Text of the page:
When I first started riding I heard over and over again that I needed to get clipless pedals. I was told it would not only speed up my rides because 40% of your power is lost when you’re not clipped in, but also work different muscles in my legs because up the up-pedal. As I started looking into them, I quickly realized I had no idea how they worked. This is a quick post to show how clipping in with road pedals works.
First, you need to buy shoes and the pedals. It is more wise to spend more money on the shoes. A comfortable shoe with a nice hard sole will help you out a lot more than a a really expensive pedal. The pedal has one job, to clip your shoe in. Your pedal should come with a cleat. The cleat is what attaches the shoe to the pedal and, thus, clipping you in. BEWARE: if you are buying your pedal on Ebay or something, make sure it comes with the cleats.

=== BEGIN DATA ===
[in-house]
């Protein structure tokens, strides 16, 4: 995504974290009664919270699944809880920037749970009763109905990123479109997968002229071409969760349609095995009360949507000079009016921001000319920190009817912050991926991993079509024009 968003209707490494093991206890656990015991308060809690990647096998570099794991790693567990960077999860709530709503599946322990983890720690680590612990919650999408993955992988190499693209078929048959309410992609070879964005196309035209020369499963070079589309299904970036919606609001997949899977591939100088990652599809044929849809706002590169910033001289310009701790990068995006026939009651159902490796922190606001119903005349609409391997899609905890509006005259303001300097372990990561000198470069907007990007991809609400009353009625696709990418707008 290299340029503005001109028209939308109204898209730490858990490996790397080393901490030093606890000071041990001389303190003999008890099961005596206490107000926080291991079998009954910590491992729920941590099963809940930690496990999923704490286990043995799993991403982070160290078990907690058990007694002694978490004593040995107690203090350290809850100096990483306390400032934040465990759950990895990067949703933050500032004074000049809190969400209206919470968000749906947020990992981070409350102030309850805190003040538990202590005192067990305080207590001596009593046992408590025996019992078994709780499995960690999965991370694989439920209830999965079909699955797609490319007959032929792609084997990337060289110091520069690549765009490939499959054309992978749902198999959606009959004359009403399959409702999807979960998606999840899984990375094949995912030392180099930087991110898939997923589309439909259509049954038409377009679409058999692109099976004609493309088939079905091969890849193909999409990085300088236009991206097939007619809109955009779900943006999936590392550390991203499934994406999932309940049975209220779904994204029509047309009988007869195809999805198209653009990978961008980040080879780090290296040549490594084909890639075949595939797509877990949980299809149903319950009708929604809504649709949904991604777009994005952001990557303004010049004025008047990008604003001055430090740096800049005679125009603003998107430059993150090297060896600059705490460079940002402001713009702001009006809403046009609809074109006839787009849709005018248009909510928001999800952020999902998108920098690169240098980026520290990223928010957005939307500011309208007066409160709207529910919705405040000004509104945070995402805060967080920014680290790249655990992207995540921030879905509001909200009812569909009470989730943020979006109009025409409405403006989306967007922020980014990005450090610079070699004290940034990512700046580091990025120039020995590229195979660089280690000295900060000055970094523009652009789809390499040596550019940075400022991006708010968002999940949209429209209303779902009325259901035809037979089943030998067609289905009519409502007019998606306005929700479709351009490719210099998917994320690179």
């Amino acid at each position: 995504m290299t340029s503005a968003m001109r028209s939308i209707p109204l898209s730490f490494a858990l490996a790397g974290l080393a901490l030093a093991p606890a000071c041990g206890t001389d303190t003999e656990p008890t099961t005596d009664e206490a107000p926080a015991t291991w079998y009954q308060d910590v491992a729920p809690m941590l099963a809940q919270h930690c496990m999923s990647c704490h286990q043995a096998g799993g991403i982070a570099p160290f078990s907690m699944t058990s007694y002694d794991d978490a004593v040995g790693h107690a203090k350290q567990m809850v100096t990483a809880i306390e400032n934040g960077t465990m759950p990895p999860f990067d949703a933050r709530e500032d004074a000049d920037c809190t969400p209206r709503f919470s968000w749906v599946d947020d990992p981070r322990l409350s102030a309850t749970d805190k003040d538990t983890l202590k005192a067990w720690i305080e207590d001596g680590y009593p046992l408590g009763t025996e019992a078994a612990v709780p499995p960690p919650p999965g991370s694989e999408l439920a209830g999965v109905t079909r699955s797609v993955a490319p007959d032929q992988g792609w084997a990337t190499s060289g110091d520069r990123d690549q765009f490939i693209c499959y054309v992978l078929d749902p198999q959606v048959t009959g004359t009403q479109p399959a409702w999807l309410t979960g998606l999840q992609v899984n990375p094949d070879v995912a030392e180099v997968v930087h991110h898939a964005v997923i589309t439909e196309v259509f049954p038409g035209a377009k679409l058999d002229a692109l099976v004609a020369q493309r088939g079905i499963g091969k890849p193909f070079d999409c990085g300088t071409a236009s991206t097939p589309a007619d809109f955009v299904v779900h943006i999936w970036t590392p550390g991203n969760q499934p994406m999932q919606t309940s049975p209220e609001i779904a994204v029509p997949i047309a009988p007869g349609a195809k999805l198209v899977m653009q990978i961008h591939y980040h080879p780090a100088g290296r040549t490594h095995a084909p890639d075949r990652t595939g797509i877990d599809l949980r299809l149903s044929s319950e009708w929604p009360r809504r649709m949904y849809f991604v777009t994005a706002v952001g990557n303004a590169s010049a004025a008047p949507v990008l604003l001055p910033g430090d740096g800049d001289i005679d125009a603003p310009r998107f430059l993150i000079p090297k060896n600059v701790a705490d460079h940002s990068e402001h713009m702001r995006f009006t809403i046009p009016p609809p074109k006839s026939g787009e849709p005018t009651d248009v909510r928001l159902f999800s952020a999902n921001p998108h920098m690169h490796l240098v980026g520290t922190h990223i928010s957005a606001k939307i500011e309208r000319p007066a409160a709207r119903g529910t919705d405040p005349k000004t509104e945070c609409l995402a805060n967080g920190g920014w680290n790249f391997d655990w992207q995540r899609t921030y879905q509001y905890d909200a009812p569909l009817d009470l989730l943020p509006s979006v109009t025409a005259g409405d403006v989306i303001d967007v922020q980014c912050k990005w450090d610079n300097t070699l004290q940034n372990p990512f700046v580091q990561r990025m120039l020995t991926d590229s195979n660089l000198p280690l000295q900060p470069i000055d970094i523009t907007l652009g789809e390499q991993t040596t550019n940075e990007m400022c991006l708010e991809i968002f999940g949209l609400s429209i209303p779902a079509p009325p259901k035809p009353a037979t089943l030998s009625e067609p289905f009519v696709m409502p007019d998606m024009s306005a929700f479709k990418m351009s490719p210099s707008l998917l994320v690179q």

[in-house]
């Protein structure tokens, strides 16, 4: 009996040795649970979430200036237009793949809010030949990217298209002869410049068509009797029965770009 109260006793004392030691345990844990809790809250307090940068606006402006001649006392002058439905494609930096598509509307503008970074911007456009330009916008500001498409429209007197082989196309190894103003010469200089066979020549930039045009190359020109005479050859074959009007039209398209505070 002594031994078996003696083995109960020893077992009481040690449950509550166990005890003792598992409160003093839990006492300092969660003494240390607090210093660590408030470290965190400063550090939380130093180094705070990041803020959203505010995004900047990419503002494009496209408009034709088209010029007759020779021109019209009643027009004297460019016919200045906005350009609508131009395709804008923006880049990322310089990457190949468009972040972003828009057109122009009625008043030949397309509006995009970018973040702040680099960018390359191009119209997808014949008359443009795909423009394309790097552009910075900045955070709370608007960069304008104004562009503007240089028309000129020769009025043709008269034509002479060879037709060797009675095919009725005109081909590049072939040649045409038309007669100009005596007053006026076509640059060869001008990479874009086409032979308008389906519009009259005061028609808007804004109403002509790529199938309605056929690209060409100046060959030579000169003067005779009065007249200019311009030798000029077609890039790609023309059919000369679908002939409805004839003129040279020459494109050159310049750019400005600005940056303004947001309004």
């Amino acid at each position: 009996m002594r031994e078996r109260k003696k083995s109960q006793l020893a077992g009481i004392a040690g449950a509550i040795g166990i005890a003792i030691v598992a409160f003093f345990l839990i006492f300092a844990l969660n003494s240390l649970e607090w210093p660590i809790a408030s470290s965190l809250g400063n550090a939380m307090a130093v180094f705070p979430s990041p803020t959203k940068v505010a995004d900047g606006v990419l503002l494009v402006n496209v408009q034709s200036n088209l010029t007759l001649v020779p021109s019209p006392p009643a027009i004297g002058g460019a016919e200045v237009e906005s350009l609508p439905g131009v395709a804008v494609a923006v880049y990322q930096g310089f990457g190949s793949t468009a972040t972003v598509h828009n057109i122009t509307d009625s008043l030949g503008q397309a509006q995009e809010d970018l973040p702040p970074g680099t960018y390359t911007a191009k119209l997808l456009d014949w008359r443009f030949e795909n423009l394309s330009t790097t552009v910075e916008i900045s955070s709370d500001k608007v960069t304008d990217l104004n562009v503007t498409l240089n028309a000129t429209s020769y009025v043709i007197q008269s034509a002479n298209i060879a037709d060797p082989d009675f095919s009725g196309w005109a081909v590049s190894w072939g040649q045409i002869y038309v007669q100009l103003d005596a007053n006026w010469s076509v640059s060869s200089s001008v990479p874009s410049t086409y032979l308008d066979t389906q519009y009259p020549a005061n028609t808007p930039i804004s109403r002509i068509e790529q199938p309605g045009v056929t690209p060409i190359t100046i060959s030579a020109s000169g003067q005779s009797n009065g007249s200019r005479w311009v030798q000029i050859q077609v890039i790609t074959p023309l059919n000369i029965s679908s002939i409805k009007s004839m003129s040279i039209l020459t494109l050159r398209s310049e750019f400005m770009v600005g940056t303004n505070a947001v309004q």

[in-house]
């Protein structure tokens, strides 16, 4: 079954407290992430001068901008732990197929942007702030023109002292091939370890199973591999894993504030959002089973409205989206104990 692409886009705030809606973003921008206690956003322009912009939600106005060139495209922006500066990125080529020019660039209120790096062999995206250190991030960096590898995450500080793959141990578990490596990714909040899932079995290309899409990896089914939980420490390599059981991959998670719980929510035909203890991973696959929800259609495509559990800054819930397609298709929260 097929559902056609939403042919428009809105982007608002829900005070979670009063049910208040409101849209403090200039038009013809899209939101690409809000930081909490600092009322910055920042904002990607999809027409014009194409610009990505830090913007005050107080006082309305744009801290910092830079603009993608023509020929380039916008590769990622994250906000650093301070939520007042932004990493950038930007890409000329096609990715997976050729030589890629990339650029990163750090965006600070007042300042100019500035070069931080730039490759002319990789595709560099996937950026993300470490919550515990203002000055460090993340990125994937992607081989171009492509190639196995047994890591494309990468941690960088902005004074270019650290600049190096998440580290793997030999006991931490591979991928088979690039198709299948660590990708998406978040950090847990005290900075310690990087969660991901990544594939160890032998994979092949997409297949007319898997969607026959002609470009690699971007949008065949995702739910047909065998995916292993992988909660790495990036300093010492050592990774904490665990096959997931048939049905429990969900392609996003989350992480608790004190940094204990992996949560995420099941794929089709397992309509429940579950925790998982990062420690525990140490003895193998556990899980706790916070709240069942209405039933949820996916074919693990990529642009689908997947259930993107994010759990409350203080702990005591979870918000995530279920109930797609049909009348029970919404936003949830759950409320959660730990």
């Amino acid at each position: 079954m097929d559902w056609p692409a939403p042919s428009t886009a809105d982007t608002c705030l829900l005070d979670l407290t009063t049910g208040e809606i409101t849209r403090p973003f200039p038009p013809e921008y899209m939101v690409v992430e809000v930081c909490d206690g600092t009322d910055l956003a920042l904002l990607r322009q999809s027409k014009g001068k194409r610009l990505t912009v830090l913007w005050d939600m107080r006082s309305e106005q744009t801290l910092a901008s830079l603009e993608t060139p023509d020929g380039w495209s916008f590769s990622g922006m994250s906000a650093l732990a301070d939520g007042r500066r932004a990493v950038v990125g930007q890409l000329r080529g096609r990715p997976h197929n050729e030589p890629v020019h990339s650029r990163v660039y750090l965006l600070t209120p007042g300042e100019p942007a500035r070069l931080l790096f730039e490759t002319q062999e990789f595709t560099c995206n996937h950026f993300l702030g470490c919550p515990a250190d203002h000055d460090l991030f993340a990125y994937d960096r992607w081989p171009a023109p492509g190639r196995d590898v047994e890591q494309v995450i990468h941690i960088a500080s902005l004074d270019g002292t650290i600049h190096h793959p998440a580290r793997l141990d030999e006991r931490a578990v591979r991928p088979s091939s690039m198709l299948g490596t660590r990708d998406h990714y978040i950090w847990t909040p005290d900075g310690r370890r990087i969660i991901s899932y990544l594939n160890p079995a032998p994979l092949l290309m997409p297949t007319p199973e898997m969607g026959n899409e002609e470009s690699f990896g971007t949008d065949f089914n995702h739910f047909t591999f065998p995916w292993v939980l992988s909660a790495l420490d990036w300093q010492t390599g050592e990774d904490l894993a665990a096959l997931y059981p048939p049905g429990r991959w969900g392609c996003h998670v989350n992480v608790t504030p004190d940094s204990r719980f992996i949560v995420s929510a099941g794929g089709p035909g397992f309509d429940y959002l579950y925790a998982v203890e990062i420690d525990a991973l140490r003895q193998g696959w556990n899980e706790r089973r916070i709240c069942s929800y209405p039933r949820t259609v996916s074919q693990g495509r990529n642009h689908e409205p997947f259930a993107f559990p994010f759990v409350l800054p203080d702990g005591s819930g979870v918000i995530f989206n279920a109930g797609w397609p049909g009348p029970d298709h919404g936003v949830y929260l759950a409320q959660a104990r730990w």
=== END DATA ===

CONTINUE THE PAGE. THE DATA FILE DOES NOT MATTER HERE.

There are lots of varieties of pedals. The wide hole at the top is the front.
It’s basically a tongue and groove system. You place the top of the cleat in the hole at the top as a catch. When your shoe is on your foot, you’ll pretty much slide the tongue of the cleat in place and apply pressure to lock the cleat in the pedal.
And that’s it! You’re clipped in. The tricky part about clips is actually clipping out. To release from the pedal you have to twist your heel around so that your cleat slightly spins which allows the back part of the pedal to bend back and release the cleat. It takes loads of practice and probably a couple of times falling over, but eventually it becomes second nature.